In the words of Beyoncé, “All the single ladies, all the single ladies, now put your hands up!”
Except in our case, he liked it, he put a ring on it, and he reproduced it.
Then duty called. And he was gone for a month, three months, six months, nine months, a year. And we were left because it’s our duty to raise the kids and hold down the homefront.
Most of us have never-married or divorced single mom friends. I’ve seen and heard their struggles. Don’t get me wrong, I’m not trying to say my situation is like theirs, but so many times do I feel like a single mom. One major difference is the financial difficulties that single moms face. I’m very thankful that we have a steady check that comes in, and we always know how much to expect. Another difference is the issue with custody. No, we don’t battle that. When he’s home, we are all together at the same time. We also have our partner’s love.
For those of us who are married to our best friend but only get to see him three months out of the year, it’s tough.
For those of us who have the kids and family we planned to have together except we are rarely actually together, it’s tough. For our firstborn, my husband was around for less than one year of his first three years of life. I can’t say I was prepared for that.
Before I married my military man, he had me talk to his sister-in-law. His brother had been in the military for quite some time, and she had her experiences as a Navy wife to share with me. So yes, I somewhat knew what I was getting myself into when I married a military man. I understood that he would be gone a lot.
But here’s the thing, by the time I spoke with her, I was already in love with this guy and knew we were meant to be. The military life was not going to scare me away. I was in too deep.
The other thing is that I was still in college when I got married, and all I saw was the two of us.
I knew at some point in the future I would want kids, but that was nowhere on my radar. So, although, I knew he would be gone a lot, I only considered how he would be gone from me. I figured I could handle that. However, 13 years and three kids later, him being gone from the four of us has proven a lot harder to handle.
The great thing about being married to my best friend is that I always have him to talk to. When the kids are being extremely difficult, I have his support. I am thankful that email exists on Naval ships and that communication is much faster than it used to be. (Well, at least when email isn’t deliberately shut off because of someone’s failure to follow OPSEC.) But even with email communication, when my husband already has a highly stressful job — a job that needs his absolute focus — there’s only so much I can say. When the homefront is a mess and my stress levels have peaked, I refrain from communicating the level of “hot mess” I’m in because I don’t want to cause any extra worry for him.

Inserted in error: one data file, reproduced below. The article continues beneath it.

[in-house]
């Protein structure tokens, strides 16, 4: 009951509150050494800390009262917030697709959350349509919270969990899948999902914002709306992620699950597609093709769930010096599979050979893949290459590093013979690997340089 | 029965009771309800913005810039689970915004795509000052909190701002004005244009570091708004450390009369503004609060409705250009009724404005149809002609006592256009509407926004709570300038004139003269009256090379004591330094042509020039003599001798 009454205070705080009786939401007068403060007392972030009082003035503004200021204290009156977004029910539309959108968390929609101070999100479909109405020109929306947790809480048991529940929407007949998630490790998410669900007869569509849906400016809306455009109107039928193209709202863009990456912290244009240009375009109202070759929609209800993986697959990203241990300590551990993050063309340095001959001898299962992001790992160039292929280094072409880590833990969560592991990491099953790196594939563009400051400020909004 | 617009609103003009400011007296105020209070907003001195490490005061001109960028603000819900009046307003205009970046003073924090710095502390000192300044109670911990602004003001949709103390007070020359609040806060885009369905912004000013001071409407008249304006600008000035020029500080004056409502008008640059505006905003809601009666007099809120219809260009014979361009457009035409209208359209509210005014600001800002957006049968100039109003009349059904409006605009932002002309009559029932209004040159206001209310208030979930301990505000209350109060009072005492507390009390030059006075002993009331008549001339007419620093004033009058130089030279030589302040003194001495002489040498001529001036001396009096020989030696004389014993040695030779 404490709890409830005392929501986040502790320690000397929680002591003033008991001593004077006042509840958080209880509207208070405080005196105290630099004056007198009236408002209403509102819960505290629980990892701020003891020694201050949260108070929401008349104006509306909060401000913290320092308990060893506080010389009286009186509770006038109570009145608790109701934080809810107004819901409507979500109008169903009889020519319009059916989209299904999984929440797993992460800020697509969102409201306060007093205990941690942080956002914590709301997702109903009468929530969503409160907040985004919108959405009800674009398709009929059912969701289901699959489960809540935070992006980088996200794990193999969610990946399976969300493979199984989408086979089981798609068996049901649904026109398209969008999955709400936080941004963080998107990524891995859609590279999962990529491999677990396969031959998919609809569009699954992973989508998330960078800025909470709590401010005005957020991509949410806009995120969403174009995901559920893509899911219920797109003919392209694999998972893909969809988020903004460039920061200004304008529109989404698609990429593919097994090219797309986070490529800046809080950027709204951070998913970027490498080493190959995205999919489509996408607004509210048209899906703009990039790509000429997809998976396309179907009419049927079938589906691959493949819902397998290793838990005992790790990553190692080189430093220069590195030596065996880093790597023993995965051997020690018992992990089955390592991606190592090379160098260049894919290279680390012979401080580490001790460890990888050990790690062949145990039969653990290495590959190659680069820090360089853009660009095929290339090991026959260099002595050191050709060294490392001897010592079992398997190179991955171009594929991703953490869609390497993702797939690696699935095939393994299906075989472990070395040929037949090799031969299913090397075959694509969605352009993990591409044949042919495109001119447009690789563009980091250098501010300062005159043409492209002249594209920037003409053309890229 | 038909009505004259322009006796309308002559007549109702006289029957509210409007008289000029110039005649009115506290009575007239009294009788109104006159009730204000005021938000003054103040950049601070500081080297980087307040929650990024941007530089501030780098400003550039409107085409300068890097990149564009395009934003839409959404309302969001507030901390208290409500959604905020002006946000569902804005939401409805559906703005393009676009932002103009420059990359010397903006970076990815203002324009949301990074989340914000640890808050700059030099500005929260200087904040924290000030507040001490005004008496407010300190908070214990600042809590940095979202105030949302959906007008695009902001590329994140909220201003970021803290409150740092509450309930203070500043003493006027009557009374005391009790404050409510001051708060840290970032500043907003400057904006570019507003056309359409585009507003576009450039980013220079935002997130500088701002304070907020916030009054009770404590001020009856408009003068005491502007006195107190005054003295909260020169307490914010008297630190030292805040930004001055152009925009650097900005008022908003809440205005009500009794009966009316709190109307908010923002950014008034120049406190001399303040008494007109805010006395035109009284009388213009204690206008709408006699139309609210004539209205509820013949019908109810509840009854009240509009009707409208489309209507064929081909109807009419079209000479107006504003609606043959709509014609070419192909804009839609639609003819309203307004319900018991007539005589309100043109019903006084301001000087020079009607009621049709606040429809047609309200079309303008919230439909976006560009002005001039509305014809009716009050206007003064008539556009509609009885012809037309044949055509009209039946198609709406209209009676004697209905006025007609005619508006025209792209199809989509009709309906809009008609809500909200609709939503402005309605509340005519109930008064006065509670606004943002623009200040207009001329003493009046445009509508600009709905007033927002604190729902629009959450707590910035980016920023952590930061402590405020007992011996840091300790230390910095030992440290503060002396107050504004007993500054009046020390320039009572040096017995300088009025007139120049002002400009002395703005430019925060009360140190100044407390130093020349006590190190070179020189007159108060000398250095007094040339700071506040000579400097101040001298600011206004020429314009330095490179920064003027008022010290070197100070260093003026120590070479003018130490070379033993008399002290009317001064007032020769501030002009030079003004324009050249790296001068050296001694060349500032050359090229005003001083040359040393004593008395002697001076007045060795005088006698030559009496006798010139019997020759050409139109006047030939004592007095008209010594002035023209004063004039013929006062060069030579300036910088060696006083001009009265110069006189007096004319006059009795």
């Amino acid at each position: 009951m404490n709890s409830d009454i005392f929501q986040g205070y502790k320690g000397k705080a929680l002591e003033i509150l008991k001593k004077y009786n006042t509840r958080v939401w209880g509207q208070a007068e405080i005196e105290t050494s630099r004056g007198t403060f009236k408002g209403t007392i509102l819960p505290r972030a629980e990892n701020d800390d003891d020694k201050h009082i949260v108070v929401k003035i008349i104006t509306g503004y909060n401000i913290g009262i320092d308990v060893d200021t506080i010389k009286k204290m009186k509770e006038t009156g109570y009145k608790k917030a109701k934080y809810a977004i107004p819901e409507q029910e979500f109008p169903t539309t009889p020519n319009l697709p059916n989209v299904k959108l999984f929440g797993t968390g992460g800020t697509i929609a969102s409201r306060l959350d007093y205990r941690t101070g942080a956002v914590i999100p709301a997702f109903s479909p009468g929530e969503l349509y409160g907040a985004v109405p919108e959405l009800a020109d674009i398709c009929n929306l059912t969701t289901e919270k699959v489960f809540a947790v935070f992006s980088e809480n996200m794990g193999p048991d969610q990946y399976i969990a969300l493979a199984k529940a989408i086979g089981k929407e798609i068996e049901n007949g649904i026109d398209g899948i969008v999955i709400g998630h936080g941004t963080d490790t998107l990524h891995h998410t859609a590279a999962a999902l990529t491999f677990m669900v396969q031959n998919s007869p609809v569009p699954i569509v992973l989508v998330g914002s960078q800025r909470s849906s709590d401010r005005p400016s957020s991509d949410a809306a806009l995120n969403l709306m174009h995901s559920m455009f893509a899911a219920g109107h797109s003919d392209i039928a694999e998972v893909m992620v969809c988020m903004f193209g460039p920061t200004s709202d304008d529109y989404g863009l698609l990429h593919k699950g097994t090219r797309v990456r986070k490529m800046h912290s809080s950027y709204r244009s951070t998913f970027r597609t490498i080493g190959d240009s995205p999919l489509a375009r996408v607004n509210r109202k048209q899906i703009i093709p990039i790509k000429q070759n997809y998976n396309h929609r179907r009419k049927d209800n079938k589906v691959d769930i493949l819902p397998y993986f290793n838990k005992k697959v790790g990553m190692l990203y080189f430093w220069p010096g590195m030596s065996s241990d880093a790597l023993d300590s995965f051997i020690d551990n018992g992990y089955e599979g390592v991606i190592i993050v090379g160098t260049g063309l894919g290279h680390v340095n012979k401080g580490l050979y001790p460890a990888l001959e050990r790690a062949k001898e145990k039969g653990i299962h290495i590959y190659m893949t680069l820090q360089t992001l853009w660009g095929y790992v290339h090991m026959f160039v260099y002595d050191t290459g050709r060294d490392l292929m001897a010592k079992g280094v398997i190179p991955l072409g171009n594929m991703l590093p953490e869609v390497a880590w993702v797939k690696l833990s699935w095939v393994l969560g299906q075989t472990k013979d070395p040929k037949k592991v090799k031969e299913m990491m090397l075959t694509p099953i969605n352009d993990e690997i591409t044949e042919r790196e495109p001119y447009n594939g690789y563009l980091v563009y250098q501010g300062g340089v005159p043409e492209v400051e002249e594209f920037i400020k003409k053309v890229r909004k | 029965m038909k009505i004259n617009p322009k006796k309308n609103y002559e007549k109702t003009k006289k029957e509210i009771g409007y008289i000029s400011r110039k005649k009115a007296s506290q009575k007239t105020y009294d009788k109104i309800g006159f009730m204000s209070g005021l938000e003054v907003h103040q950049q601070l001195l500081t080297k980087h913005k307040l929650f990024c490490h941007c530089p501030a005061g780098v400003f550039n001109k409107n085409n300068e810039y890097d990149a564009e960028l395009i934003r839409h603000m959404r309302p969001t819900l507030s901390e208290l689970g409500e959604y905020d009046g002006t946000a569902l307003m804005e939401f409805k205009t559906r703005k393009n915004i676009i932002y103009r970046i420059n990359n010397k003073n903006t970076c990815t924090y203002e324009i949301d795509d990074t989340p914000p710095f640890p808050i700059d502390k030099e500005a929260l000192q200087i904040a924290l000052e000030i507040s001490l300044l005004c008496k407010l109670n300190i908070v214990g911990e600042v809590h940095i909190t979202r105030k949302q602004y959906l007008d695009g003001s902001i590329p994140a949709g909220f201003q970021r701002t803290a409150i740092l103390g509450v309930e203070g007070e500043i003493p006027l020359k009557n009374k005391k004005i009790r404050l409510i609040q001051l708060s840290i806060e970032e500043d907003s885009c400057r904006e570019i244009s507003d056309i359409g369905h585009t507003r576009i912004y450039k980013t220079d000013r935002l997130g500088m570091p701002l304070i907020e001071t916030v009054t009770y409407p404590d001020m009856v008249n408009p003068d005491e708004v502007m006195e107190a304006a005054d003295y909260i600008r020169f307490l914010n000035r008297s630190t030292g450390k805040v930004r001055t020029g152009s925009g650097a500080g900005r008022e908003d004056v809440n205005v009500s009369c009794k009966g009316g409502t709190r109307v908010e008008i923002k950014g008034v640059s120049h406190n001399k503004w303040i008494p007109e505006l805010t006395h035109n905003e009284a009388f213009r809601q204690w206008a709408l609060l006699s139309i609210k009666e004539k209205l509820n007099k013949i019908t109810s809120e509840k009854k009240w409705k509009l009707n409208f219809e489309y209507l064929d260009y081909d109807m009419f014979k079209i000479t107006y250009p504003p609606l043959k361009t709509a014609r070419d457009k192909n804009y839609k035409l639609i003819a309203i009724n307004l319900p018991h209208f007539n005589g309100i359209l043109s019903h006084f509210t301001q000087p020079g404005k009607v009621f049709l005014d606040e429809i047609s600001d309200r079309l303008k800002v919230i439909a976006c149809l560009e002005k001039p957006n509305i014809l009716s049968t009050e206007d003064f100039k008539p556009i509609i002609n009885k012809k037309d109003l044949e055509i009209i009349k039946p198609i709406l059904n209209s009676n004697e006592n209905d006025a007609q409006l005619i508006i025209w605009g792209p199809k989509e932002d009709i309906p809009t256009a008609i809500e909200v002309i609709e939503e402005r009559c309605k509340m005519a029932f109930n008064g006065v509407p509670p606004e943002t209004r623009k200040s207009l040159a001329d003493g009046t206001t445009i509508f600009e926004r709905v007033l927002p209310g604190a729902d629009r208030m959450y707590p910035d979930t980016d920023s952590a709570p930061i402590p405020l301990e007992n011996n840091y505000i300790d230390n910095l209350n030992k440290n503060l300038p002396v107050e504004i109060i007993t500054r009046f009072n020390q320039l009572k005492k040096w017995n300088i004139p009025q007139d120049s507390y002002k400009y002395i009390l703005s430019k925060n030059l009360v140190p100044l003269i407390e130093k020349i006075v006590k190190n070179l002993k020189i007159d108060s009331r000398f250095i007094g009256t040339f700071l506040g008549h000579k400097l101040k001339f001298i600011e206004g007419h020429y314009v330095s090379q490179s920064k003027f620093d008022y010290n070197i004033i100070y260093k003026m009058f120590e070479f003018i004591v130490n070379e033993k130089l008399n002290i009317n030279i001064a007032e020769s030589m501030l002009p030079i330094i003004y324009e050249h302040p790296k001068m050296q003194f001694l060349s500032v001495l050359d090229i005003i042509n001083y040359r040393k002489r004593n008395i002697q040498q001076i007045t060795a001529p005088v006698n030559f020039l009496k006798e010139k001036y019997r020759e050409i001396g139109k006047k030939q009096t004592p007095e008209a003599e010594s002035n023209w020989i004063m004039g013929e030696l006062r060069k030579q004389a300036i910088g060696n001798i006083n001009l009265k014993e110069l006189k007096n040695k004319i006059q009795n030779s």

What are the most difficult things about single parenting while married?
You have a teammate who isn’t physically around, and most times emotional support is at a minimum. Yes, many of us have fellow military spouses and moms around who offer support, and I don’t think I could survive without them. But there are some things that only our spouse can make better.
You make parenting decisions on your own. While dad is gone, you figure out what is best for you and the kids to make the days run as smoothly as possible.
You are always bad cop and always good cop.
You have to deal with your own emotions that come with being away from your love, and you have to deal with the kids emotions that come with being away from dad. And their emotional responses are so random at times and don’t make any sense and are almost always horribly communicated. You are alone to figure it all out.
When you start feeling like you’ve got it figured out and your home has a good routine going, dad comes back home. You have to figure out the co-parenting routine again. Everything changes for a short time. Duty calls, and then you do it all over again.
The physical and emotional difficulty of parenting ebbs and flows. I think parenting at any stage is definitely like a roller coaster ride. The easy breezy downhill ride is over much quicker than the uphill climb. Like true single parents, sometimes we get discouraged and feel alone.
We may have signed up for this, but I absolutely didn’t read the fine print.
But if I did, would I have done anything differently? Nope.
I still would’ve married my military guy. We do what needs to be done to survive those times of single parenting, and we figure out how to cherish all the moments we have as a complete family. Because after all, we are blessed to have a complete family.